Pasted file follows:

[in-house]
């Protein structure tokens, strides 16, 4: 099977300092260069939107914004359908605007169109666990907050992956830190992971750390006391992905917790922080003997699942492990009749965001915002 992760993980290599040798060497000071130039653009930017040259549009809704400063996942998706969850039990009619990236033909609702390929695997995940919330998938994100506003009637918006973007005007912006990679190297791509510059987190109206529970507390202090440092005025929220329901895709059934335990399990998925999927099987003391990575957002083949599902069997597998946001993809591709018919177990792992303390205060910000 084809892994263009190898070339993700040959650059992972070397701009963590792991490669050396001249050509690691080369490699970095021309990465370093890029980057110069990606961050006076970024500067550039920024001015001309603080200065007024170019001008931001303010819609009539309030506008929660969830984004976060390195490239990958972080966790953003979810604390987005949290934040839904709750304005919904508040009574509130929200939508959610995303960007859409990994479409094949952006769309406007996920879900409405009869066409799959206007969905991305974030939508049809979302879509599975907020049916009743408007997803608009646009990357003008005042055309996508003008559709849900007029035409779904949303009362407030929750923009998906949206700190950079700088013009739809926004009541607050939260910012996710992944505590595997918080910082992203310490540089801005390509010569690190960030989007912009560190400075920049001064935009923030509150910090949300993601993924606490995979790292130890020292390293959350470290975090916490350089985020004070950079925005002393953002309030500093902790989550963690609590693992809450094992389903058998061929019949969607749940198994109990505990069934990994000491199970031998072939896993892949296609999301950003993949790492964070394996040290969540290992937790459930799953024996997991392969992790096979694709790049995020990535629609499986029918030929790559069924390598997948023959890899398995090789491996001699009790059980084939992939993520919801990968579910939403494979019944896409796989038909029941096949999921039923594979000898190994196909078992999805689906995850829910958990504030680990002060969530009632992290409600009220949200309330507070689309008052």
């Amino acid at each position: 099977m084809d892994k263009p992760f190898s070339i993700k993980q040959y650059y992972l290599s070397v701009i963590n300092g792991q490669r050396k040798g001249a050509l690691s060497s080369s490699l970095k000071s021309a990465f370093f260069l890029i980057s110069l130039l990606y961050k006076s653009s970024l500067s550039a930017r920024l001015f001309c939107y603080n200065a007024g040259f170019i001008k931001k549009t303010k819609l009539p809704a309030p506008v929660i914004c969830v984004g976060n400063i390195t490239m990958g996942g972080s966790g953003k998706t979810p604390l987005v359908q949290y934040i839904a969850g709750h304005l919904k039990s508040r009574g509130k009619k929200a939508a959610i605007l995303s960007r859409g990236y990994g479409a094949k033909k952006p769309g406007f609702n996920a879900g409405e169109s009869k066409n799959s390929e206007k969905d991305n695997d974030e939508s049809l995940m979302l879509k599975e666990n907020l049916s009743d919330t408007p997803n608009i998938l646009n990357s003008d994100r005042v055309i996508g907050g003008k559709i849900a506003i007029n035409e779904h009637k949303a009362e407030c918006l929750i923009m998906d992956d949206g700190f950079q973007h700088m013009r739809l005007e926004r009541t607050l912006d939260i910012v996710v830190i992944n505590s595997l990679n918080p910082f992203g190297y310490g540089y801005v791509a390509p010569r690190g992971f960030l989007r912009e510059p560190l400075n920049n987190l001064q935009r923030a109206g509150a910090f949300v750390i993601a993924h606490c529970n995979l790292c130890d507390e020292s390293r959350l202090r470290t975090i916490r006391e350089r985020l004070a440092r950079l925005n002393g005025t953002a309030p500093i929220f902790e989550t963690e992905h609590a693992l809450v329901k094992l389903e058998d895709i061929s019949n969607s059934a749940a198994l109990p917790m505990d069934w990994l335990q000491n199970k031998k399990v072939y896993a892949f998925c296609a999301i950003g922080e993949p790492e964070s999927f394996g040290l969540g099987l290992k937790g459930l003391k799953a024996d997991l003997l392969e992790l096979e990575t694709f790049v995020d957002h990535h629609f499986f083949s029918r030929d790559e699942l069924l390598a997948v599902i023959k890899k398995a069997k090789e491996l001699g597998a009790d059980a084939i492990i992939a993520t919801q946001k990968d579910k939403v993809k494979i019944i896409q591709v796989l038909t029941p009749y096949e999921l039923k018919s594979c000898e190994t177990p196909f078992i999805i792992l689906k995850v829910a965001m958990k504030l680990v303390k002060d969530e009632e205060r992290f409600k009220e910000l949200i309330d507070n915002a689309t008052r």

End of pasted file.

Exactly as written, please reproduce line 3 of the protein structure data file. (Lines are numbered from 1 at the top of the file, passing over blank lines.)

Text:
């Amino acid at each position: 099977m084809d892994k263009p992760f190898s070339i993700k993980q040959y650059y992972l290599s070397v701009i963590n300092g792991q490669r050396k040798g001249a050509l690691s060497s080369s490699l970095k000071s021309a990465f370093f260069l890029i980057s110069l130039l990606y961050k006076s653009s970024l500067s550039a930017r920024l001015f001309c939107y603080n200065a007024g040259f170019i001008k931001k549009t303010k819609l009539p809704a309030p506008v929660i914004c969830v984004g976060n400063i390195t490239m990958g996942g972080s966790g953003k998706t979810p604390l987005v359908q949290y934040i839904a969850g709750h304005l919904k039990s508040r009574g509130k009619k929200a939508a959610i605007l995303s960007r859409g990236y990994g479409a094949k033909k952006p769309g406007f609702n996920a879900g409405e169109s009869k066409n799959s390929e206007k969905d991305n695997d974030e939508s049809l995940m979302l879509k599975e666990n907020l049916s009743d919330t408007p997803n608009i998938l646009n990357s003008d994100r005042v055309i996508g907050g003008k559709i849900a506003i007029n035409e779904h009637k949303a009362e407030c918006l929750i923009m998906d992956d949206g700190f950079q973007h700088m013009r739809l005007e926004r009541t607050l912006d939260i910012v996710v830190i992944n505590s595997l990679n918080p910082f992203g190297y310490g540089y801005v791509a390509p010569r690190g992971f960030l989007r912009e510059p560190l400075n920049n987190l001064q935009r923030a109206g509150a910090f949300v750390i993601a993924h606490c529970n995979l790292c130890d507390e020292s390293r959350l202090r470290t975090i916490r006391e350089r985020l004070a440092r950079l925005n002393g005025t953002a309030p500093i929220f902790e989550t963690e992905h609590a693992l809450v329901k094992l389903e058998d895709i061929s019949n969607s059934a749940a198994l109990p917790m505990d069934w990994l335990q000491n199970k031998k399990v072939y896993a892949f998925c296609a999301i950003g922080e993949p790492e964070s999927f394996g040290l969540g099987l290992k937790g459930l003391k799953a024996d997991l003997l392969e992790l096979e990575t694709f790049v995020d957002h990535h629609f499986f083949s029918r030929d790559e699942l069924l390598a997948v599902i023959k890899k398995a069997k090789e491996l001699g597998a009790d059980a084939i492990i992939a993520t919801q946001k990968d579910k939403v993809k494979i019944i896409q591709v796989l038909t029941p009749y096949e999921l039923k018919s594979c000898e190994t177990p196909f078992i999805i792992l689906k995850v829910a965001m958990k504030l680990v303390k002060d969530e009632e205060r992290f409600k009220e910000l949200i309330d507070n915002a689309t008052r």